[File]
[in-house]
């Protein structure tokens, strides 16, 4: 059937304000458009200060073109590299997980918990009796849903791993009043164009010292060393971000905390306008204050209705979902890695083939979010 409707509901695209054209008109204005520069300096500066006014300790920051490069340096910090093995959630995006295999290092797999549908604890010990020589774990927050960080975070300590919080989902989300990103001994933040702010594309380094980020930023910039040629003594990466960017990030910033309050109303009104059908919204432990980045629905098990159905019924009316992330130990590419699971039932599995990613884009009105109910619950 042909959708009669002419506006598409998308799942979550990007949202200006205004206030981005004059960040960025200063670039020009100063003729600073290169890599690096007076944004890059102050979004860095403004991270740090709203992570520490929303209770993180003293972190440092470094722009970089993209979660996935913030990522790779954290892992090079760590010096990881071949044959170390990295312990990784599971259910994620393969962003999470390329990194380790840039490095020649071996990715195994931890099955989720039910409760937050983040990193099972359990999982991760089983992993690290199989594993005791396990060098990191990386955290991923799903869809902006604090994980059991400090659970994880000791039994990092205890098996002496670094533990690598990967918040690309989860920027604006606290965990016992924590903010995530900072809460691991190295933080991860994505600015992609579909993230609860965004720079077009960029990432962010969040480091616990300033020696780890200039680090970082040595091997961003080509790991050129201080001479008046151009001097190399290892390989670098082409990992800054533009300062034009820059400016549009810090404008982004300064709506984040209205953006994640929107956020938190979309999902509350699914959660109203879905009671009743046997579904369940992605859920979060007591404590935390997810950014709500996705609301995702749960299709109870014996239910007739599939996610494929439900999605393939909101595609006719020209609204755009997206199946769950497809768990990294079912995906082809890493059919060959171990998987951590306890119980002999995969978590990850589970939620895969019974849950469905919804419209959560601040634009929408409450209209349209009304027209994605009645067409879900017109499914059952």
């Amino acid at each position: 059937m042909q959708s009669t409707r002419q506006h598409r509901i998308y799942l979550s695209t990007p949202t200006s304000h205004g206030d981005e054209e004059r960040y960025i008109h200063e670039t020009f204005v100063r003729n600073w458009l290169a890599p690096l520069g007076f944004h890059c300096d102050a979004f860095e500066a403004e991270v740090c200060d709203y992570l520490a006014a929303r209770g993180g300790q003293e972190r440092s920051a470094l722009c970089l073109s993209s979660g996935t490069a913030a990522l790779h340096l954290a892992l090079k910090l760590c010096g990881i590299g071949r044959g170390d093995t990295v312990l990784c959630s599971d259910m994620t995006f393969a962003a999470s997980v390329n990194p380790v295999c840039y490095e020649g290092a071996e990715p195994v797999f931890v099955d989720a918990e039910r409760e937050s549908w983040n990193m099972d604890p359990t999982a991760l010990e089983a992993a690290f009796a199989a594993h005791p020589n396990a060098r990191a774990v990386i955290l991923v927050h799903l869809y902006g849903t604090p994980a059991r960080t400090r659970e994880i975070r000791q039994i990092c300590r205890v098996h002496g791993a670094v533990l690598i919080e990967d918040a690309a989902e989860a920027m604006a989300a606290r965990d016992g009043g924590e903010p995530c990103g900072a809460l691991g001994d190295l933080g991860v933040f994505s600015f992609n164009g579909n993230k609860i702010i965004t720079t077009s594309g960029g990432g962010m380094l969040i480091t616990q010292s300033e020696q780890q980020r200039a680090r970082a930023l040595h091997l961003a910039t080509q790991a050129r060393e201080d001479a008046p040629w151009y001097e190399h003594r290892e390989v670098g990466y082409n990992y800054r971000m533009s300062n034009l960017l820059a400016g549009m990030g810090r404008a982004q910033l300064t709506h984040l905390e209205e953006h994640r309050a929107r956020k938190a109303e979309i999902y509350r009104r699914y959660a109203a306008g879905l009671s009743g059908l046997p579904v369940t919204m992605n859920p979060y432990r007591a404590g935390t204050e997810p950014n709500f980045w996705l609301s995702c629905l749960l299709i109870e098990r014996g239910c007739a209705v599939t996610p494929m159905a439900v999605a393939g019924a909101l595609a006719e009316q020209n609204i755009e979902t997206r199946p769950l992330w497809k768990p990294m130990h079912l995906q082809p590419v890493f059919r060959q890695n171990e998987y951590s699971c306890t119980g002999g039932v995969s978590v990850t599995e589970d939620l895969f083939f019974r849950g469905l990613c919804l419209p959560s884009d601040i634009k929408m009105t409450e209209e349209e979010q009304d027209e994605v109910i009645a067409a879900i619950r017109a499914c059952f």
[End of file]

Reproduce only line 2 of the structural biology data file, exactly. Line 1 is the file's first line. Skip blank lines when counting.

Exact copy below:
């Protein structure tokens, strides 16, 4: 059937304000458009200060073109590299997980918990009796849903791993009043164009010292060393971000905390306008204050209705979902890695083939979010 409707509901695209054209008109204005520069300096500066006014300790920051490069340096910090093995959630995006295999290092797999549908604890010990020589774990927050960080975070300590919080989902989300990103001994933040702010594309380094980020930023910039040629003594990466960017990030910033309050109303009104059908919204432990980045629905098990159905019924009316992330130990590419699971039932599995990613884009009105109910619950 042909959708009669002419506006598409998308799942979550990007949202200006205004206030981005004059960040960025200063670039020009100063003729600073290169890599690096007076944004890059102050979004860095403004991270740090709203992570520490929303209770993180003293972190440092470094722009970089993209979660996935913030990522790779954290892992090079760590010096990881071949044959170390990295312990990784599971259910994620393969962003999470390329990194380790840039490095020649071996990715195994931890099955989720039910409760937050983040990193099972359990999982991760089983992993690290199989594993005791396990060098990191990386955290991923799903869809902006604090994980059991400090659970994880000791039994990092205890098996002496670094533990690598990967918040690309989860920027604006606290965990016992924590903010995530900072809460691991190295933080991860994505600015992609579909993230609860965004720079077009960029990432962010969040480091616990300033020696780890200039680090970082040595091997961003080509790991050129201080001479008046151009001097190399290892390989670098082409990992800054533009300062034009820059400016549009810090404008982004300064709506984040209205953006994640929107956020938190979309999902509350699914959660109203879905009671009743046997579904369940992605859920979060007591404590935390997810950014709500996705609301995702749960299709109870014996239910007739599939996610494929439900999605393939909101595609006719020209609204755009997206199946769950497809768990990294079912995906082809890493059919060959171990998987951590306890119980002999995969978590990850589970939620895969019974849950469905919804419209959560601040634009929408409450209209349209009304027209994605009645067409879900017109499914059952």